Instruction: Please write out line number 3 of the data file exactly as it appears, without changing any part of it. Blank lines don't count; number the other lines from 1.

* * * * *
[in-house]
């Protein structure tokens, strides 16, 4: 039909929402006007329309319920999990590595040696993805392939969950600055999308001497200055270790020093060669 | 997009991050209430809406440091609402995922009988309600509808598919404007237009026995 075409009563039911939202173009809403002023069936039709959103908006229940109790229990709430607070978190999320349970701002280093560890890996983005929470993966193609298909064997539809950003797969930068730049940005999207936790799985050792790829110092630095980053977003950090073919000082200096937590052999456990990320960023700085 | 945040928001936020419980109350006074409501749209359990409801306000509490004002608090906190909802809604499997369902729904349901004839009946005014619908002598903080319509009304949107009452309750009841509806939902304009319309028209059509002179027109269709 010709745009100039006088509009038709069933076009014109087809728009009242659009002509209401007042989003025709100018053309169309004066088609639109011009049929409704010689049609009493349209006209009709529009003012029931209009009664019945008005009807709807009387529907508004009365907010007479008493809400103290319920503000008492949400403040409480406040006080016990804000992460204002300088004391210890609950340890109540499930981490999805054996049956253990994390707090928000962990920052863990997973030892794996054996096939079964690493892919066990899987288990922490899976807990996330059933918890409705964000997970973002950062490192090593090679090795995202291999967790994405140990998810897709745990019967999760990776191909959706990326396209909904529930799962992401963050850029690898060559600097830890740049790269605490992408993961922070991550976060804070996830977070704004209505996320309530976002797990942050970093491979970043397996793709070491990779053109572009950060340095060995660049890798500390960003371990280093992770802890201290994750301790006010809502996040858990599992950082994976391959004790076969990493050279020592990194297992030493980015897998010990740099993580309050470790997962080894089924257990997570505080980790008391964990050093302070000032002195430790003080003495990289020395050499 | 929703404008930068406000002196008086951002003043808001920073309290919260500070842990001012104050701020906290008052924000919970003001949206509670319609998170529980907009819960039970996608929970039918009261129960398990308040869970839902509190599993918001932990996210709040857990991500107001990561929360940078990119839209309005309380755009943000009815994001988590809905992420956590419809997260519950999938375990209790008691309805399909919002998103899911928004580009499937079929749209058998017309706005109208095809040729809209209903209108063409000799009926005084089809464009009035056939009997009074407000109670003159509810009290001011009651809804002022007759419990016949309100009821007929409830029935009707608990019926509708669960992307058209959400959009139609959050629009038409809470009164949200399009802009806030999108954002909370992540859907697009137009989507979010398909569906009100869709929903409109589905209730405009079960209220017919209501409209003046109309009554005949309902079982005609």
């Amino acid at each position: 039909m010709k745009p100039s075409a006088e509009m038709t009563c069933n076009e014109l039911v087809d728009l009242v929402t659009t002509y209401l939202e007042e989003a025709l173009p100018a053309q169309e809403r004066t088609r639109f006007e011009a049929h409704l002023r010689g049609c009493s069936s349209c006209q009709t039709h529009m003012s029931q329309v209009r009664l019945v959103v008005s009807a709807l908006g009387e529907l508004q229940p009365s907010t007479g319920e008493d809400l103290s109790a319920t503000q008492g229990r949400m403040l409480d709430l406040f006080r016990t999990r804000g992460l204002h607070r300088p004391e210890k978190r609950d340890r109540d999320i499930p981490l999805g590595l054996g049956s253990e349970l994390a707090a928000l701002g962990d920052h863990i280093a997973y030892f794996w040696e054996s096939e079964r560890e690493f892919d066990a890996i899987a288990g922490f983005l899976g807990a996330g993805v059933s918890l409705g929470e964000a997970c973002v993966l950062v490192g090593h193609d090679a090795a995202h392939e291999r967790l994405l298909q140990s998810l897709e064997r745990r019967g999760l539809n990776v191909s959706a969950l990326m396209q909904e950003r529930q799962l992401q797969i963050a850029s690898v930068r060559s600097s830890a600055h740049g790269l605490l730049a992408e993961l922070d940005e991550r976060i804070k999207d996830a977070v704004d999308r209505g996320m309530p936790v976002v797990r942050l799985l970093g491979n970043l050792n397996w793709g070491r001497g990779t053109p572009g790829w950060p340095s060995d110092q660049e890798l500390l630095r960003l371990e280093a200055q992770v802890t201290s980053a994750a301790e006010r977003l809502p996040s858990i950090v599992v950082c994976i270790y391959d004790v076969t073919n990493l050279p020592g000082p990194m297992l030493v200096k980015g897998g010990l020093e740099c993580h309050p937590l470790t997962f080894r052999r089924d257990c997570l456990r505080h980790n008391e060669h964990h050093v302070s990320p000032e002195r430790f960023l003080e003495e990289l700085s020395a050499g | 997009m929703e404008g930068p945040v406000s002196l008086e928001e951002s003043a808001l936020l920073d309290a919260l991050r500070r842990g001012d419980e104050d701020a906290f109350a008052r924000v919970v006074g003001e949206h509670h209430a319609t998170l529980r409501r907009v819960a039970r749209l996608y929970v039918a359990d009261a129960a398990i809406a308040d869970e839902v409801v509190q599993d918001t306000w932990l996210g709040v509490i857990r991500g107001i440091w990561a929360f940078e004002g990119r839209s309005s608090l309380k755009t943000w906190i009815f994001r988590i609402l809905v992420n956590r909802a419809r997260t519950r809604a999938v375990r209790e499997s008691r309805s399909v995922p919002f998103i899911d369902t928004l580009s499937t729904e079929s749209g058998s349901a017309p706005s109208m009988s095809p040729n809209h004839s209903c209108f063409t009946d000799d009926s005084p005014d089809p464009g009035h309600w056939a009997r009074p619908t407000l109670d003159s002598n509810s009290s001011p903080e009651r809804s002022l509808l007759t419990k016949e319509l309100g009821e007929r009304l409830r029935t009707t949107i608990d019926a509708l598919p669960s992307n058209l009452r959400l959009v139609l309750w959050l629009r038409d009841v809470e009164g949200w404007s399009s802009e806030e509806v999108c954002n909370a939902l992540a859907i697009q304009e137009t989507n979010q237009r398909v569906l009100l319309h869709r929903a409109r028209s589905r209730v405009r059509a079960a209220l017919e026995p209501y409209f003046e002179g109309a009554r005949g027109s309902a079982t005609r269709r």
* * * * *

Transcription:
């Amino acid at each position: 039909m010709k745009p100039s075409a006088e509009m038709t009563c069933n076009e014109l039911v087809d728009l009242v929402t659009t002509y209401l939202e007042e989003a025709l173009p100018a053309q169309e809403r004066t088609r639109f006007e011009a049929h409704l002023r010689g049609c009493s069936s349209c006209q009709t039709h529009m003012s029931q329309v209009r009664l019945v959103v008005s009807a709807l908006g009387e529907l508004q229940p009365s907010t007479g319920e008493d809400l103290s109790a319920t503000q008492g229990r949400m403040l409480d709430l406040f006080r016990t999990r804000g992460l204002h607070r300088p004391e210890k978190r609950d340890r109540d999320i499930p981490l999805g590595l054996g049956s253990e349970l994390a707090a928000l701002g962990d920052h863990i280093a997973y030892f794996w040696e054996s096939e079964r560890e690493f892919d066990a890996i899987a288990g922490f983005l899976g807990a996330g993805v059933s918890l409705g929470e964000a997970c973002v993966l950062v490192g090593h193609d090679a090795a995202h392939e291999r967790l994405l298909q140990s998810l897709e064997r745990r019967g999760l539809n990776v191909s959706a969950l990326m396209q909904e950003r529930q799962l992401q797969i963050a850029s690898v930068r060559s600097s830890a600055h740049g790269l605490l730049a992408e993961l922070d940005e991550r976060i804070k999207d996830a977070v704004d999308r209505g996320m309530p936790v976002v797990r942050l799985l970093g491979n970043l050792n397996w793709g070491r001497g990779t053109p572009g790829w950060p340095s060995d110092q660049e890798l500390l630095r960003l371990e280093a200055q992770v802890t201290s980053a994750a301790e006010r977003l809502p996040s858990i950090v599992v950082c994976i270790y391959d004790v076969t073919n990493l050279p020592g000082p990194m297992l030493v200096k980015g897998g010990l020093e740099c993580h309050p937590l470790t997962f080894r052999r089924d257990c997570l456990r505080h980790n008391e060669h964990h050093v302070s990320p000032e002195r430790f960023l003080e003495e990289l700085s020395a050499g | 997009m929703e404008g930068p945040v406000s002196l008086e928001e951002s003043a808001l936020l920073d309290a919260l991050r500070r842990g001012d419980e104050d701020a906290f109350a008052r924000v919970v006074g003001e949206h509670h209430a319609t998170l529980r409501r907009v819960a039970r749209l996608y929970v039918a359990d009261a129960a398990i809406a308040d869970e839902v409801v509190q599993d918001t306000w932990l996210g709040v509490i857990r991500g107001i440091w990561a929360f940078e004002g990119r839209s309005s608090l309380k755009t943000w906190i009815f994001r988590i609402l809905v992420n956590r909802a419809r997260t519950r809604a999938v375990r209790e499997s008691r309805s399909v995922p919002f998103i899911d369902t928004l580009s499937t729904e079929s749209g058998s349901a017309p706005s109208m009988s095809p040729n809209h004839s209903c209108f063409t009946d000799d009926s005084p005014d089809p464009g009035h309600w056939a009997r009074p619908t407000l109670d003159s002598n509810s009290s001011p903080e009651r809804s002022l509808l007759t419990k016949e319509l309100g009821e007929r009304l409830r029935t009707t949107i608990d019926a509708l598919p669960s992307n058209l009452r959400l959009v139609l309750w959050l629009r038409d009841v809470e009164g949200w404007s399009s802009e806030e509806v999108c954002n909370a939902l992540a859907i697009q304009e137009t989507n979010q237009r398909v569906l009100l319309h869709r929903a409109r028209s589905r209730v405009r059509a079960a209220l017919e026995p209501y409209f003046e002179g109309a009554r005949g027109s309902a079982t005609r269709r």